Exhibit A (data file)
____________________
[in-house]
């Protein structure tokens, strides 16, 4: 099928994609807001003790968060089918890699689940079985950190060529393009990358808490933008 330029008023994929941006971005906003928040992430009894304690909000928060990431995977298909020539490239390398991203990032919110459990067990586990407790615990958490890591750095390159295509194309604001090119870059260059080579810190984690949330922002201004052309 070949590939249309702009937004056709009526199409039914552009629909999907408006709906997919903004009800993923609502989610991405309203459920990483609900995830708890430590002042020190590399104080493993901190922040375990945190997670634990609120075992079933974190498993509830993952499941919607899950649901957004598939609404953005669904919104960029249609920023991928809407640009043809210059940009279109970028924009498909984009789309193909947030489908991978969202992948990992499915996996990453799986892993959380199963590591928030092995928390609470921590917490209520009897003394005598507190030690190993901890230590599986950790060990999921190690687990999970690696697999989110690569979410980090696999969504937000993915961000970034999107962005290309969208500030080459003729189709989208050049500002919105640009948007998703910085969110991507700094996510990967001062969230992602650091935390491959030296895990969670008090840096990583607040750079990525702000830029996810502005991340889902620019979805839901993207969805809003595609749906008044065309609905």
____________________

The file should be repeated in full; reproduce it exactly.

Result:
[in-house]
């Protein structure tokens, strides 16, 4: 099928994609807001003790968060089918890699689940079985950190060529393009990358808490933008 330029008023994929941006971005906003928040992430009894304690909000928060990431995977298909020539490239390398991203990032919110459990067990586990407790615990958490890591750095390159295509194309604001090119870059260059080579810190984690949330922002201004052309 070949590939249309702009937004056709009526199409039914552009629909999907408006709906997919903004009800993923609502989610991405309203459920990483609900995830708890430590002042020190590399104080493993901190922040375990945190997670634990609120075992079933974190498993509830993952499941919607899950649901957004598939609404953005669904919104960029249609920023991928809407640009043809210059940009279109970028924009498909984009789309193909947030489908991978969202992948990992499915996996990453799986892993959380199963590591928030092995928390609470921590917490209520009897003394005598507190030690190993901890230590599986950790060990999921190690687990999970690696697999989110690569979410980090696999969504937000993915961000970034999107962005290309969208500030080459003729189709989208050049500002919105640009948007998703910085969110991507700094996510990967001062969230992602650091935390491959030296895990969670008090840096990583607040750079990525702000830029996810502005991340889902620019979805839901993207969805809003595609749906008044065309609905």